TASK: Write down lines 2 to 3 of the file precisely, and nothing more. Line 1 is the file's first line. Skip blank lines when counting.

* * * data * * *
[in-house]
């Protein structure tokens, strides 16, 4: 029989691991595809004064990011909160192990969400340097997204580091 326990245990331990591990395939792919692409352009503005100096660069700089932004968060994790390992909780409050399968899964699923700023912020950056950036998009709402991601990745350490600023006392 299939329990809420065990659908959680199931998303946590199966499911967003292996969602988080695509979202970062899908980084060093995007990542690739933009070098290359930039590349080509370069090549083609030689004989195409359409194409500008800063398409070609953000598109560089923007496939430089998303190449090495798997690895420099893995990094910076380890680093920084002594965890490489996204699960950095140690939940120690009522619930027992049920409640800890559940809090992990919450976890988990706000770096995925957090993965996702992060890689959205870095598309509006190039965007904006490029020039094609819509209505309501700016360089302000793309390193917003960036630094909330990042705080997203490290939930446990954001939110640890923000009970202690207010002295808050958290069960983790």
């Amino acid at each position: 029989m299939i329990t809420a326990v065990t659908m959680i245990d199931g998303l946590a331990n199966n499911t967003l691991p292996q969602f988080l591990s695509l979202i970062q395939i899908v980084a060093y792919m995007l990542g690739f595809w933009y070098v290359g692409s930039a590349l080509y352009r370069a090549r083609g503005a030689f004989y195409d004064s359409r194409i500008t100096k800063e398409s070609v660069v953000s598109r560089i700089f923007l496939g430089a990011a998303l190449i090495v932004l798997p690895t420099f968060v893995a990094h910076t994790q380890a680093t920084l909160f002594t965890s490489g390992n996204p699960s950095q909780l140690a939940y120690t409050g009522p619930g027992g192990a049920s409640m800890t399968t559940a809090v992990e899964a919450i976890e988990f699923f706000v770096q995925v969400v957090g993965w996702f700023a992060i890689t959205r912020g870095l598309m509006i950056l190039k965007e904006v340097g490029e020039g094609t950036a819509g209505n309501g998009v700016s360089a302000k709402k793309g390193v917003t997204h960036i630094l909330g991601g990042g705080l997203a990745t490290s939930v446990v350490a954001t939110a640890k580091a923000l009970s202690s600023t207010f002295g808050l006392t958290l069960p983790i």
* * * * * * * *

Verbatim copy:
């Protein structure tokens, strides 16, 4: 029989691991595809004064990011909160192990969400340097997204580091 326990245990331990591990395939792919692409352009503005100096660069700089932004968060994790390992909780409050399968899964699923700023912020950056950036998009709402991601990745350490600023006392 299939329990809420065990659908959680199931998303946590199966499911967003292996969602988080695509979202970062899908980084060093995007990542690739933009070098290359930039590349080509370069090549083609030689004989195409359409194409500008800063398409070609953000598109560089923007496939430089998303190449090495798997690895420099893995990094910076380890680093920084002594965890490489996204699960950095140690939940120690009522619930027992049920409640800890559940809090992990919450976890988990706000770096995925957090993965996702992060890689959205870095598309509006190039965007904006490029020039094609819509209505309501700016360089302000793309390193917003960036630094909330990042705080997203490290939930446990954001939110640890923000009970202690207010002295808050958290069960983790």
């Amino acid at each position: 029989m299939i329990t809420a326990v065990t659908m959680i245990d199931g998303l946590a331990n199966n499911t967003l691991p292996q969602f988080l591990s695509l979202i970062q395939i899908v980084a060093y792919m995007l990542g690739f595809w933009y070098v290359g692409s930039a590349l080509y352009r370069a090549r083609g503005a030689f004989y195409d004064s359409r194409i500008t100096k800063e398409s070609v660069v953000s598109r560089i700089f923007l496939g430089a990011a998303l190449i090495v932004l798997p690895t420099f968060v893995a990094h910076t994790q380890a680093t920084l909160f002594t965890s490489g390992n996204p699960s950095q909780l140690a939940y120690t409050g009522p619930g027992g192990a049920s409640m800890t399968t559940a809090v992990e899964a919450i976890e988990f699923f706000v770096q995925v969400v957090g993965w996702f700023a992060i890689t959205r912020g870095l598309m509006i950056l190039k965007e904006v340097g490029e020039g094609t950036a819509g209505n309501g998009v700016s360089a302000k709402k793309g390193v917003t997204h960036i630094l909330g991601g990042g705080l997203a990745t490290s939930v446990v350490a954001t939110a640890k580091a923000l009970s202690s600023t207010f002295g808050l006392t958290l069960p983790i």